The business formerly known as Rainbow Chicken has long been a jewel in the Remgro crown, and last week they upped their stake to 78%, with the purchase of an additional seven million-odd RCL shares. They may yet have an appetite for more: some analysts believe that Remgro are seeking to buy out any remaining minority shareholders as they consolidate their position in the food industry. Last year, you may recall, Unilever bought back Remgro’s 25.75% share of their own business in exchange for the entirety of their spreads unit and a cash consideration of around R4bn, putting Remgro in possession of such venerable brands as Rama, Flora and Stork. Remgro now owns brands in such sectors as banking, healthcare, consumer products, insurance, industrial, infrastructure and the media.
Comment: Not bad for a business which began life (metaphorically speaking) flogging baccy out of the back of a bakkie.

Business Day 10/01/19

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AB InBev  Weed buy a six pack of that…

Various bits of news form the world’s biggest brewer AB InBev, which as you know chugged our own SABMiller down in a single long pull just a couple years ago. The first is that they launched a couple of those rich, buttery beers of which the Belgian are so inordinately fond onto the South African market just last month, namely Leffe Blonde and Hoegaarden. The second is that they might be looking at unbundling their Asian operations and listing them separately in order to dispose of some the debt with which their numerous acquisitions have left them. And finally, they’ve teamed up with Canadian outfit Tilray in a $100m venture to explore the market potential of non-alcohol beverages containing tetrahydrocannabinol (THC) and cannabidiol (CBD) (that’s cannabis elements for the rest of you).
Comment: Imagine being in at the dawn of an entire new industry on the scale of soy, for example, or wheat. That’s what we’re seeing.

IOL 21/12/18

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The Economy  An economy, with the facts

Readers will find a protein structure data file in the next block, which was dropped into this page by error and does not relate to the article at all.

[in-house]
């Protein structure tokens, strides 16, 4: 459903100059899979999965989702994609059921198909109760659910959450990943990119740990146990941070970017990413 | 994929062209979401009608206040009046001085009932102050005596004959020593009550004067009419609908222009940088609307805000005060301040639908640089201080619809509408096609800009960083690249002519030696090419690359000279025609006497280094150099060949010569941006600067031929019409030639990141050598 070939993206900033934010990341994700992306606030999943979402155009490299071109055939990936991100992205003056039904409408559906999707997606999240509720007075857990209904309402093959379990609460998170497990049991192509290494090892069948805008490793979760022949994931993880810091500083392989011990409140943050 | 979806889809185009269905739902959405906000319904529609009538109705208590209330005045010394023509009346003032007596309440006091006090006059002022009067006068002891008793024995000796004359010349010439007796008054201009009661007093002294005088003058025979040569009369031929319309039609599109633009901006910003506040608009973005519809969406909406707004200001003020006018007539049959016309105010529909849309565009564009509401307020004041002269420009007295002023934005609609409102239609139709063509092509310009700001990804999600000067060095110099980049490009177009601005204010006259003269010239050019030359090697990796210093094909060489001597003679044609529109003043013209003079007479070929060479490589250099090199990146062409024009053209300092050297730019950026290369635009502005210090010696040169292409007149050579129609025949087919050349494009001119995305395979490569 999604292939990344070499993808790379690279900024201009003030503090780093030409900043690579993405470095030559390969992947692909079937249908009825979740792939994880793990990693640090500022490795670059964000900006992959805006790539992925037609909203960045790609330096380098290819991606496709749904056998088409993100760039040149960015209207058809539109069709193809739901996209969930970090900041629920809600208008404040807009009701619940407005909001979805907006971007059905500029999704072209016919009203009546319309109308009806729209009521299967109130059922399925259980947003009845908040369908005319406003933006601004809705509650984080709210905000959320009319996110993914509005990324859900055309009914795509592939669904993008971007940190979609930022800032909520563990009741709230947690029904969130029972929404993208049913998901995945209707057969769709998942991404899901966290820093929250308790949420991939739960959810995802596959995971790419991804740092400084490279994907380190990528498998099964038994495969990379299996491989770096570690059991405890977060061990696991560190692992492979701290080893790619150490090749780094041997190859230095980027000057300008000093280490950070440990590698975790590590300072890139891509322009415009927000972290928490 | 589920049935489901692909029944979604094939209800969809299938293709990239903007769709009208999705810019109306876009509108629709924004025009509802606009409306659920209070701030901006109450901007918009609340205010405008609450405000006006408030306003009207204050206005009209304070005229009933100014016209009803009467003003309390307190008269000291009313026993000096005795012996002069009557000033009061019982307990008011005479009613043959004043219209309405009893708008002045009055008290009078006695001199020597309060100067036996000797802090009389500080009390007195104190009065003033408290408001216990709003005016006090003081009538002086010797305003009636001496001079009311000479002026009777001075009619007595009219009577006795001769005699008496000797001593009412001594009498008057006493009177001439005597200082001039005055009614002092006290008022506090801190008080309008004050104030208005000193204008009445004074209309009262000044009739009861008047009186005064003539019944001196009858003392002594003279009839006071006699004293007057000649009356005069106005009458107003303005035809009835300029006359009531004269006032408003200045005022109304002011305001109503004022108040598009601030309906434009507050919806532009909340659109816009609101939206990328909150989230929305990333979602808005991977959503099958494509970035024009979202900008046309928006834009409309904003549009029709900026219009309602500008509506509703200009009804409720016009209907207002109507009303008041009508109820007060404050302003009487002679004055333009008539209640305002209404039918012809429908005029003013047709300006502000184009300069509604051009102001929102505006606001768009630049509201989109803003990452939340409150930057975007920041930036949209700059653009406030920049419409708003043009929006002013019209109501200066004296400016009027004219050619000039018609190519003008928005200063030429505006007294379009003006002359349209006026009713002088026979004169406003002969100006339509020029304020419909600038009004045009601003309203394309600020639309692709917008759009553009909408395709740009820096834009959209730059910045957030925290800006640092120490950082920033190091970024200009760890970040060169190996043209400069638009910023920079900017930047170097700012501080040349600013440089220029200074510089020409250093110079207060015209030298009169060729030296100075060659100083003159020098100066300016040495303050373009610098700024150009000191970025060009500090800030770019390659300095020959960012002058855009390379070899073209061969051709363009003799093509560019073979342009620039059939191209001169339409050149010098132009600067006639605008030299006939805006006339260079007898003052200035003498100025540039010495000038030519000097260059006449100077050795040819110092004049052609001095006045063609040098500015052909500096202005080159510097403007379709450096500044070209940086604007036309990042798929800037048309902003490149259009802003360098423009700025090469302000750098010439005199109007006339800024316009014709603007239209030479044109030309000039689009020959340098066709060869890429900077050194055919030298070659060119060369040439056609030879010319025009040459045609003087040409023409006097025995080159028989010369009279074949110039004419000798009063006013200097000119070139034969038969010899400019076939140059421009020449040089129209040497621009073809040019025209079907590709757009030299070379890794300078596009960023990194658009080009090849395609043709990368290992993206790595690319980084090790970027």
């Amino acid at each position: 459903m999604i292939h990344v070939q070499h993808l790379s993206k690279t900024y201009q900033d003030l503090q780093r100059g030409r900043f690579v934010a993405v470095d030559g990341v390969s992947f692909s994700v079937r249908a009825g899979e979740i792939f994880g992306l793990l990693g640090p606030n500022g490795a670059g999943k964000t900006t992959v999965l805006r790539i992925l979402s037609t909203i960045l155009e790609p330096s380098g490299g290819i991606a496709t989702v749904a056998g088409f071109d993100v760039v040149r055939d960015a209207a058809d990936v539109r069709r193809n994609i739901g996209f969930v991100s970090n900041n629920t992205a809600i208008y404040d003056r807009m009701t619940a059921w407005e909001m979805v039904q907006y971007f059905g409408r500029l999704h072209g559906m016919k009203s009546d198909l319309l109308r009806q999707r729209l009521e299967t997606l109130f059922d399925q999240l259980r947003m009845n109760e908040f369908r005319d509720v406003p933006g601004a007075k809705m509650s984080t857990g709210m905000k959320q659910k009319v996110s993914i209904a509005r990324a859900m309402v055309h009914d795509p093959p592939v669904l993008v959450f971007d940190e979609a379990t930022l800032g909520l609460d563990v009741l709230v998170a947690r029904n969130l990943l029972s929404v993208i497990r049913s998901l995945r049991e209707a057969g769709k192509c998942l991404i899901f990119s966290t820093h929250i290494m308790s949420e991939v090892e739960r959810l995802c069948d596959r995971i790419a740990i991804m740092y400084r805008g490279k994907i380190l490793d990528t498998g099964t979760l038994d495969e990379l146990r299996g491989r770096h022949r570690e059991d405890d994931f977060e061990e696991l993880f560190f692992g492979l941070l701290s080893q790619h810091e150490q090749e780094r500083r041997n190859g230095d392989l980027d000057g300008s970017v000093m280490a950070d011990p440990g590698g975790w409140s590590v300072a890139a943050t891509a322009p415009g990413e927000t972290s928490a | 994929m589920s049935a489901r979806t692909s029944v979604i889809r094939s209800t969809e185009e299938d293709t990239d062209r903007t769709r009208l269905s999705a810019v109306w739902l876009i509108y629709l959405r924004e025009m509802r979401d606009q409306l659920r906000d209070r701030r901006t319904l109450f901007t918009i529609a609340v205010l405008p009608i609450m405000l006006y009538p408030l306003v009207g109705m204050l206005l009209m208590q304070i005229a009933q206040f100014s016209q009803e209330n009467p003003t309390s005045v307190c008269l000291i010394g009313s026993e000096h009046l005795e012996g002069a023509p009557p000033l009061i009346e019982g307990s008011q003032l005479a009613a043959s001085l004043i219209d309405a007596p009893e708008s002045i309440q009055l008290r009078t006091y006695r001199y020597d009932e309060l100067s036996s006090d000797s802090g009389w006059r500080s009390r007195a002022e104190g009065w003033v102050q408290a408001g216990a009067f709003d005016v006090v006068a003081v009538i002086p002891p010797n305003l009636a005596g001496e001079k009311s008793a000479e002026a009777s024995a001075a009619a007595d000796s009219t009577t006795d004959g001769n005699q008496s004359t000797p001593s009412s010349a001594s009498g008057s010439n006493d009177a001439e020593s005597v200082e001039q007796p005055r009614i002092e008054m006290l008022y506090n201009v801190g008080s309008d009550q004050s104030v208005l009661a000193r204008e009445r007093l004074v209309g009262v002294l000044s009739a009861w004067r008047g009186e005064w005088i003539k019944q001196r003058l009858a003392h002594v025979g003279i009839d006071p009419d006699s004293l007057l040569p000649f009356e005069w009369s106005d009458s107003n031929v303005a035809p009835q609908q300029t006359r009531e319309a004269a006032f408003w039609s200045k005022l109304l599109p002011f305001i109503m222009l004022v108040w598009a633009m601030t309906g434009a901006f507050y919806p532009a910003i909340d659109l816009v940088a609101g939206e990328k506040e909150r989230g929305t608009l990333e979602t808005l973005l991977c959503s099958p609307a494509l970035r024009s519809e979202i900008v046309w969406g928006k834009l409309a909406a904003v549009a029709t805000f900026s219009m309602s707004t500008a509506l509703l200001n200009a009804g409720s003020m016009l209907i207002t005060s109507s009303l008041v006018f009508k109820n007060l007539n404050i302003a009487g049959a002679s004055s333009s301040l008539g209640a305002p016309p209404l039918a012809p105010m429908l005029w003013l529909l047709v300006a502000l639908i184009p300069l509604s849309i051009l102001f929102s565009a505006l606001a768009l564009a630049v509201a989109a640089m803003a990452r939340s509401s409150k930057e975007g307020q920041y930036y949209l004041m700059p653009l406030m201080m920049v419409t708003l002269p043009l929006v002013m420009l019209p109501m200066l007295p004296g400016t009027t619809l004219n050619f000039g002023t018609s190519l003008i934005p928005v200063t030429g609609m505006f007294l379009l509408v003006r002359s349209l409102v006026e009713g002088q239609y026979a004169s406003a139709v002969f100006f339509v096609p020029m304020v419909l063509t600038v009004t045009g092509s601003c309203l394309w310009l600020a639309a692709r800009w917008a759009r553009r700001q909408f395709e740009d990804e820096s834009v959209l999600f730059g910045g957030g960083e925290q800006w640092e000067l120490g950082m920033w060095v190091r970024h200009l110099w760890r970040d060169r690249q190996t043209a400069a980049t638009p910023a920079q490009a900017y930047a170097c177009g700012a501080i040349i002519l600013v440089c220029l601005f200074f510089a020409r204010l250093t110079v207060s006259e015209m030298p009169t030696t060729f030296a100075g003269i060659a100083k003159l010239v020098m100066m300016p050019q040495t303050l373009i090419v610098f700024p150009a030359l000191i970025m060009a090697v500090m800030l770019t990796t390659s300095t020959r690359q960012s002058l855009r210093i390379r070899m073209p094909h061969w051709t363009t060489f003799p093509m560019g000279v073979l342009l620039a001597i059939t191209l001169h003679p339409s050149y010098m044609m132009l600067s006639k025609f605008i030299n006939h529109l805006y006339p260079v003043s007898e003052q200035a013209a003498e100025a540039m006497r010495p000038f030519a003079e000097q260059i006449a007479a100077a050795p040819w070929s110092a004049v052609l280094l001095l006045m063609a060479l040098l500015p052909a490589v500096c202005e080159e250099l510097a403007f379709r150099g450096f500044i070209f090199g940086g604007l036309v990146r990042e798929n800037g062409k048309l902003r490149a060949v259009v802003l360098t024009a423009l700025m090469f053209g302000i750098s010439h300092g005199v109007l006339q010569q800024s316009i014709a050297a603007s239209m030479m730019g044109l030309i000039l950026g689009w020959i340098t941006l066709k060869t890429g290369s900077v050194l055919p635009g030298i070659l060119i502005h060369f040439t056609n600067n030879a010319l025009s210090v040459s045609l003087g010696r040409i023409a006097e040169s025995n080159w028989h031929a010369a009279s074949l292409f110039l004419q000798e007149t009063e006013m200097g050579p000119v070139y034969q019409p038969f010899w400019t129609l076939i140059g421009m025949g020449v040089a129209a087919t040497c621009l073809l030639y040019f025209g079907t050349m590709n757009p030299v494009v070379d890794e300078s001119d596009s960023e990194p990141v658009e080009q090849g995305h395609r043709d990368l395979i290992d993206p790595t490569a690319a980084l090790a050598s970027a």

How are things shaping up for the dear old South African in this brave new year? Well, for starters, with the return to economic growth, however modest, the lower fuel price, and the generally modest inflation outlook, the Reserve Bank is likely to keep the repo rate unchanged this week. On the downside, SA’s Business Confidence Index (BCI), as measured by the South African Chamber of Commerce and Industry (Sacci), declined from 96.1 points in November to 95.2 in December, driven thither by a basket of factors including lower merchandise export volumes, the decreased value of building plans passed and weaker new vehicle sales. And the World Bank has revised its growth forecast for SA downwards, from 1.8% for the year to 1.3%, and word on the street is that the ratings agencies might take a similar stance. Globally, slowdowns in China and the US are anticipated by the gloomier economists, and this could have a dampening effect on our own economy.
Comment: Remember, though, that 2018 finished stronger than we had anticipated. There’s life on the old economy yet.

Tatler Reporter 15/01/19

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Pick n Pay  Ginning up enthusiasm

Thirsty denizens of Berea verandahs and Camps Bay balconies alike will be delighted to know that Pick n Pay is dropping the price on its “Citrus for Gin” bags – known by some wags as “Gin Lemons” to distinguish them from, we don’t know, the other kind? That you don’t put in gin? The bag, which trades on SA’s newfound enthusiasm for artisanal variants of the acerbic liquor, contains a grapefruit, two limes, and two lemons, and goes for R39.99, down from its cynical pre-festive high of R44.99.

Tatler Reporter 11/01/19

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International Retailers  A Lidl less conversation

In the UK, shoppers dropped a whacking £29.3bn on groceries over the festive season. And a big chunk of that was at discounters Aldi and Lidl, to which two out of every three shoppers paid a visit during those merry weeks. Lidl’s sales grew 33% year-on-year for the six weeks through December; Aldi took the turnover prize home at £1bn for the month of December. Over in the US in the meantime, Walmart is tooling up for a knock-down, drag-out battle with Amazon, with plans to hire 2,000 technology experts this year to give it the edge.

Tatler Reporter 13/01/19